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Self-defense classes teach women physical, psychological strength

Though Sexual Violence Awareness Month comes around only once a year, the University offers self-defense classes on a regular basis.For the past nine years, self-defense instructor Linda Ransom has been offering semester-long classes to teach women how to defend themselves from sexual assailants."I think every female on this campus should at least, if not here, take some form of basic self-defense," Ransom said.

NEWS | 04/05/1998

Questionnaires play key role in freshmen housing decisions

For those of you who have wondered where your initial room preference forms went, read on.Did anyone ever read your carefully planned answers, or were you instead tossed together with three incompatible people?While no one will call freshmanyear assignments an exact science, those involved do pride themselves on their work."Many people thank me for the lifelong friends they've made (from their freshman-year roommates)," said Linda Mahler, Butler College Administrator.However, there is also another side that is not so rosy.

NEWS | 04/02/1998


Federal prosecutor details role in bombing trial

Although the Wilson School seniors' end-of-thesis celebration in the fountain may have been Robertson Hall's most visible event yesterday afternoon, some people focused their attention on a speech by Justice Department attorney Beth Wilkinson '84 in Dodds Auditorium.In her talk, entitled "The Oklahoma City Bombing Trial," Wilkinson, Special Attorney to the United States Attorney General, reflected on her experience as a prosecutor in the case United States v.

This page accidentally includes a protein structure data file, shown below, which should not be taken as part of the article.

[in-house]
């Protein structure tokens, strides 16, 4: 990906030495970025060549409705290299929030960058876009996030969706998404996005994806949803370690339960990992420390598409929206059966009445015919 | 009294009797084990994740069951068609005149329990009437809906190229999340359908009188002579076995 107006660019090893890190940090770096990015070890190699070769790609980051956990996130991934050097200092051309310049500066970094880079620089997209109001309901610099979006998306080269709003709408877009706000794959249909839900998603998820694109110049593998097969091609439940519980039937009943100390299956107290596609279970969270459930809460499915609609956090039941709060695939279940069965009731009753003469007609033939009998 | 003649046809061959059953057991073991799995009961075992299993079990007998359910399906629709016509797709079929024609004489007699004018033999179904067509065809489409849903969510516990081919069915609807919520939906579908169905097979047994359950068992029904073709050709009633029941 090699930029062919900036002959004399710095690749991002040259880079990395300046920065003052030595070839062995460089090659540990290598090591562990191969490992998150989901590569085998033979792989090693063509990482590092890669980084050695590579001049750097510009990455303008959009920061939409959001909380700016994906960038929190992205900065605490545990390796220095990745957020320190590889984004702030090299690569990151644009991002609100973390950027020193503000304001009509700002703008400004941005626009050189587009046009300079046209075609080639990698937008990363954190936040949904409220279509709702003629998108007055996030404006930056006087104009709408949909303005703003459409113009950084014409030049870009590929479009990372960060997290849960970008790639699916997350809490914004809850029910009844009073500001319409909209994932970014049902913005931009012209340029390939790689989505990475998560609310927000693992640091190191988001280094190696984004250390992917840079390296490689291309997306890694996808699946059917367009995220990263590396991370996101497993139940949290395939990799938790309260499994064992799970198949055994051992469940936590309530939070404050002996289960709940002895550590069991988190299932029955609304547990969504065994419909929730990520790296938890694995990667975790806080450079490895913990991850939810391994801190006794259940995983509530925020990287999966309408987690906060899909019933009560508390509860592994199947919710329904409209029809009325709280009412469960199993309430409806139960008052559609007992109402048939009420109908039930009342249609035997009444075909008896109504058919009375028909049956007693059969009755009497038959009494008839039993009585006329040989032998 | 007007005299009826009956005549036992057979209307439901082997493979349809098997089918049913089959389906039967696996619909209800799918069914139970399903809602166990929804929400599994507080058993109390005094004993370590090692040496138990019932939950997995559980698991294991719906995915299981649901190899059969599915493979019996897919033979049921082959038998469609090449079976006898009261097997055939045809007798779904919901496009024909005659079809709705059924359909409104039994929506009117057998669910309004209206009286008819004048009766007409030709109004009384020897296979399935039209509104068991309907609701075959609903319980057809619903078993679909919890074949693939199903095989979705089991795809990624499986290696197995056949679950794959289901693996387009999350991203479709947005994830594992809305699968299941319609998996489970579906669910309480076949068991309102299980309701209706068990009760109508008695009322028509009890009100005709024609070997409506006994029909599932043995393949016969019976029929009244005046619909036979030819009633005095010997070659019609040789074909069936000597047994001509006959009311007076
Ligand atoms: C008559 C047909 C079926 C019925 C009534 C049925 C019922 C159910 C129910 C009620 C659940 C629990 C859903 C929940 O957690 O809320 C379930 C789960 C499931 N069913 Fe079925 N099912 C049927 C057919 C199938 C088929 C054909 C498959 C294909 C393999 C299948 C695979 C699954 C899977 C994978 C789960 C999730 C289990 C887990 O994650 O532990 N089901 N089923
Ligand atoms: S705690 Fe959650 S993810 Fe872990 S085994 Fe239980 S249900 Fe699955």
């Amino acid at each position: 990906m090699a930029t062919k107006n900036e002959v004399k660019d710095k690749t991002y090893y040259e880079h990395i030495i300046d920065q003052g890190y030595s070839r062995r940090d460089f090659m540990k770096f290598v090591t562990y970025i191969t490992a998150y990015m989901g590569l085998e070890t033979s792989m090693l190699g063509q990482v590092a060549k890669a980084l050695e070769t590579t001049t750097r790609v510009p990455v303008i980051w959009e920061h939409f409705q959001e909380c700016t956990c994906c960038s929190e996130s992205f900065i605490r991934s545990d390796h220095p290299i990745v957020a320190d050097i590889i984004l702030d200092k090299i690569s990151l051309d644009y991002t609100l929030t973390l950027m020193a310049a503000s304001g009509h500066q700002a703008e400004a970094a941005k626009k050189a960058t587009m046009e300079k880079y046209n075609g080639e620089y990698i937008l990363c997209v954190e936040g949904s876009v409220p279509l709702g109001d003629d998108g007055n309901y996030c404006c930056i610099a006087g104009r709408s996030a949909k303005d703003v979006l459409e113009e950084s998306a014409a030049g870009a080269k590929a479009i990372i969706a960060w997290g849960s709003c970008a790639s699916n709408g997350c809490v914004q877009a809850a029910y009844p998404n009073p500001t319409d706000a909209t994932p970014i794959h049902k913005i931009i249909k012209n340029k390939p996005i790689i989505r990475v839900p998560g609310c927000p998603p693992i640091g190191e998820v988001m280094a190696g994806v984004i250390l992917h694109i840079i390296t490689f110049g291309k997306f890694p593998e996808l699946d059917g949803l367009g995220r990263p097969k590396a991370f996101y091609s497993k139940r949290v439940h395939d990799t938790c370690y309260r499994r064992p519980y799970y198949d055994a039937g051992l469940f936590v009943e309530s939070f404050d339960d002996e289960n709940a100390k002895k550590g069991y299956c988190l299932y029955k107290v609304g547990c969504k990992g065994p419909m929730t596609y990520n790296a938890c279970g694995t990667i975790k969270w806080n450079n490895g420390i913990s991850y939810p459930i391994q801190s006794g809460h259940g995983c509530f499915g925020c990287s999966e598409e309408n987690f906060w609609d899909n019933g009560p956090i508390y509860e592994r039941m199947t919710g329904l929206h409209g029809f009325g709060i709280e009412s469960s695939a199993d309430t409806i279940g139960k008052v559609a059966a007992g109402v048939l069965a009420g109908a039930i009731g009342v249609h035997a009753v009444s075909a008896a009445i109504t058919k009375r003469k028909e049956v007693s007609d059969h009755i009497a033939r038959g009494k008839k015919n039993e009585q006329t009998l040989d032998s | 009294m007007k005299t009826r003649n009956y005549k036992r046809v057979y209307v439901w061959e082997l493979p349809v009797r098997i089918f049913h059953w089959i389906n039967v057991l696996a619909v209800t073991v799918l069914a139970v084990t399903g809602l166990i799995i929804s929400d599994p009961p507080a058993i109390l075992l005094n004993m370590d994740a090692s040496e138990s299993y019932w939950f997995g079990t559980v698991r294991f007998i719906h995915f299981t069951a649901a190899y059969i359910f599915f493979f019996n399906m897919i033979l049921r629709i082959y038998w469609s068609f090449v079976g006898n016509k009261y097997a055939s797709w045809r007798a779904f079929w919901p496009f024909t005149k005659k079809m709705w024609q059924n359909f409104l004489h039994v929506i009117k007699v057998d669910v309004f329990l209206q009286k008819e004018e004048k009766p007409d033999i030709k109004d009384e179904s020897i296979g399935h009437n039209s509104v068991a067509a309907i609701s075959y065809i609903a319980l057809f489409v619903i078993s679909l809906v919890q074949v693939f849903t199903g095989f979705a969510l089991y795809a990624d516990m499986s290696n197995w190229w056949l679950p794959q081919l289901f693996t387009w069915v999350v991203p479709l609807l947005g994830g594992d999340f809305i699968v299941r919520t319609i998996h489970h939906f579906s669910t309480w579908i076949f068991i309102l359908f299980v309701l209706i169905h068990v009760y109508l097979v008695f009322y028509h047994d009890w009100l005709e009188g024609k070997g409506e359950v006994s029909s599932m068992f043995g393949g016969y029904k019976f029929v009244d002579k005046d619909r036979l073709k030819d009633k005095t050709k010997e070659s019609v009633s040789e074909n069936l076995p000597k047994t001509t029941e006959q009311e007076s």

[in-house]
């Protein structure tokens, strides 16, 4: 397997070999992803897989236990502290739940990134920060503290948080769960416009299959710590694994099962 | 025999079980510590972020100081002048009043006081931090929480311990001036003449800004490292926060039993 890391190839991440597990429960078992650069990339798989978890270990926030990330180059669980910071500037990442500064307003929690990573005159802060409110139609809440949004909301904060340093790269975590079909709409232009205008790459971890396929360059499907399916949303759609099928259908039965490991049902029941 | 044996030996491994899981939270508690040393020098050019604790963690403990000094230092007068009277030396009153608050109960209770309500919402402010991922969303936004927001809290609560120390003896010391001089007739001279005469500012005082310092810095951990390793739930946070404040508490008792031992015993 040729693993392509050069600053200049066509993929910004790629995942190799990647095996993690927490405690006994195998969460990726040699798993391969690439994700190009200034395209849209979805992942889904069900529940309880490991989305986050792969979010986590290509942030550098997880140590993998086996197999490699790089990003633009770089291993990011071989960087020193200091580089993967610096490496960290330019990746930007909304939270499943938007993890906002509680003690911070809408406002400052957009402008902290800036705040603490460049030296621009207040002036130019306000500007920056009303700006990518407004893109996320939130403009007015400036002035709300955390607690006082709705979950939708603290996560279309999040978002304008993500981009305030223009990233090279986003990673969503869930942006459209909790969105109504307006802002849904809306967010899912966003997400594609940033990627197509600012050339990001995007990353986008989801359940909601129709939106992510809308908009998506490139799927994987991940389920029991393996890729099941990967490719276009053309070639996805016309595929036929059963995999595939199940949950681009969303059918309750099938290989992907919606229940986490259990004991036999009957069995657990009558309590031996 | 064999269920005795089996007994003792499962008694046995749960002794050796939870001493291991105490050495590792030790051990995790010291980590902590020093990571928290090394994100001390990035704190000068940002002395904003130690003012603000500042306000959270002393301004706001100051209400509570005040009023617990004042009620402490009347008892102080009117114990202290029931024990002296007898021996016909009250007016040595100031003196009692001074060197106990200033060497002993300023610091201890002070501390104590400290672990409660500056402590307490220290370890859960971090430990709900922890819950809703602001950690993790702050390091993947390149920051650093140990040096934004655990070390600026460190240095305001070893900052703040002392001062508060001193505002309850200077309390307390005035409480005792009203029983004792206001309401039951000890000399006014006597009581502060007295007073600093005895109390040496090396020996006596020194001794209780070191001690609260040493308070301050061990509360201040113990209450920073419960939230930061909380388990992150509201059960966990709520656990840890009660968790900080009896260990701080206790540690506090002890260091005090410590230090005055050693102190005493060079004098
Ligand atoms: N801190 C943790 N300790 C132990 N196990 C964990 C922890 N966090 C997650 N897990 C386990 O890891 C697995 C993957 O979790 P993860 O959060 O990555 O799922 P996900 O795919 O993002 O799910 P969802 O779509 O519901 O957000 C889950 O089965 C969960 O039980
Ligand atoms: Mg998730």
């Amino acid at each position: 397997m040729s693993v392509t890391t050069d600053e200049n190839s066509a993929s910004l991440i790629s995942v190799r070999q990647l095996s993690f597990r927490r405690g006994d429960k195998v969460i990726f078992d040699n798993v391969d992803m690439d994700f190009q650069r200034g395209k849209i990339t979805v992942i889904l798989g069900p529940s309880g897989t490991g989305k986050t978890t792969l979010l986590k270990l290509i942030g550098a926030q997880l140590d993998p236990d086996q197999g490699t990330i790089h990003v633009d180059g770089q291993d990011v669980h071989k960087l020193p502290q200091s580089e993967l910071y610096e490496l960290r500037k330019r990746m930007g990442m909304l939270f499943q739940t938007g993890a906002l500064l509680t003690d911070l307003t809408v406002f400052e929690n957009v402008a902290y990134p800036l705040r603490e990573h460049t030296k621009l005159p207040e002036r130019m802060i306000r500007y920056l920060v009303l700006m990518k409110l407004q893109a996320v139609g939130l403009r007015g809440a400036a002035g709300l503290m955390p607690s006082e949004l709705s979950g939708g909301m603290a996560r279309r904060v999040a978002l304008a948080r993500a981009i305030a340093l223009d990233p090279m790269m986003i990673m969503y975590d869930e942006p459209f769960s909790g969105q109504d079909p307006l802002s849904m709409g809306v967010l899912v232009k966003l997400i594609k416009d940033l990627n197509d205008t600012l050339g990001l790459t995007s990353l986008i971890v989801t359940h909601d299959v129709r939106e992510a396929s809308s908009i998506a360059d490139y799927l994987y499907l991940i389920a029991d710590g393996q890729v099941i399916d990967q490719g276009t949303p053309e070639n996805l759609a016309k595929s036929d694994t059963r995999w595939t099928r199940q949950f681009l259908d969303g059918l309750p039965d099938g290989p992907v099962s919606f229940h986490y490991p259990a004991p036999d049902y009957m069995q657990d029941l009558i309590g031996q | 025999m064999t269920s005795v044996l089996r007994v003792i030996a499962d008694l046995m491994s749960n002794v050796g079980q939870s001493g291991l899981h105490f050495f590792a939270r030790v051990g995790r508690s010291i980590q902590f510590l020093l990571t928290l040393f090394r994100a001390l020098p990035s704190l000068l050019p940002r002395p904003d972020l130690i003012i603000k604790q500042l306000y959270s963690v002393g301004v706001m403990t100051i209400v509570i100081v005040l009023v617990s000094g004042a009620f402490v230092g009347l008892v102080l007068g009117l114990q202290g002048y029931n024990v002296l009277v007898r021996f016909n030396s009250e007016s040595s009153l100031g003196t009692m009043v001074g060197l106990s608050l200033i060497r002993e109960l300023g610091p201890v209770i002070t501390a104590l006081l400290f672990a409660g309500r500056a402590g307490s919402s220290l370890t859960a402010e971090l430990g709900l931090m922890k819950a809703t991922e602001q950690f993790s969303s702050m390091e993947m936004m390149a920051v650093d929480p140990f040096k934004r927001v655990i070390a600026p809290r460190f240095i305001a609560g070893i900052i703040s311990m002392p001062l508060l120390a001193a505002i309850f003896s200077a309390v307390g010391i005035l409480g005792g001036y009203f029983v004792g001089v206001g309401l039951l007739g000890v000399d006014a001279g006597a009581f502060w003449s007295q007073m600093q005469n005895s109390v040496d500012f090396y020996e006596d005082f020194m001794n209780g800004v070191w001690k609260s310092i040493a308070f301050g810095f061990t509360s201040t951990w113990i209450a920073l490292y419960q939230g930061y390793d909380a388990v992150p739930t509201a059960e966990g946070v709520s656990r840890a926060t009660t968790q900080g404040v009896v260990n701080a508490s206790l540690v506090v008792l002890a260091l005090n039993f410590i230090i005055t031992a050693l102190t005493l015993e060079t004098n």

NEWS | 04/02/1998

Snowless winter frees resources, allows for building improvements

While many sophomores must resign themselves to the cold reality of an indefinitely postponed Nude Olympics, at least the Department of Grounds and Building Maintenance officials can enjoy a sizeable budget surplus thanks to this winter's warm weather.According to Grounds and Building Maintenance Grounds Manager James Consolloy, maintenance personnel typically spends much of the winter season plowing snow and repairing damage caused to University facilities by cold weather.Consolloy explained that a normal amount of snow during the course of a winter costs the University approximately $180,000.

NEWS | 04/01/1998

Students travel to Houston to conduct NASA experiment

When three engineering students decided to travel to Houston for a "micro-gravity" experiment, they thought their experience would be strictly scientific.However, when Isaac Boxx '99, Michael Sachinis '98 and Alan Mattamana '99 stepped onto NASA's KC-135A airplane, they discovered what it would feel like to be in outer space."I've sky dived and nothing can match near-zero gravity," Mattamana said.The students travelled to Houston March 23-24 after NASA accepted a proposal submitted by Boxx to solve the problem of mist buildup on space-bound telescopes.However, the students wound up with a lesson in biology, as well.The zero-gravity plane achieved 40 jumps ? or "parabolas" ? that tested the students' stomachs.

NEWS | 04/01/1998

Dinner promotes Asian heritage, kicks off cultural awareness month

Before participants in the Asian Pacific American Heritage Month discussed the more serious issues of the coming weeks, organizer Rebecca Choi '00 encouraged them to address culinary topics at the event's kickoff dinner last night in the Third World Center."Enjoy the richest part of Asian-American culture ? our food," Choi said.Last night's dinner marked the beginning of "APAHM," a national celebratory month to commemorate the achievements of Asian Americans.

NEWS | 04/01/1998

'Freewheels' to bring bikes to Borough for public riding

Princeton-area residents will soon be able to enjoy a convenient new method of wheeling about town.Beginning in late May, the Greater Mercer County Transportation Management Authority will station bicycles around the Borough for public use, according to TMA Executive Director Sandra Brillhart.The program, known as "freewheels," is intended "to reduce (traffic) congestion in and around the Borough of Princeton" and "to promote bicycling as an environmentally friendly means of local travel," Brillhart said.A total of approximately 50 bikes have been obtained through donations from the Borough Police and the University.According to Associate Director of Public Safety Chuck Nouvel, the University provided about 10 bicycles for the program.

NEWS | 03/31/1998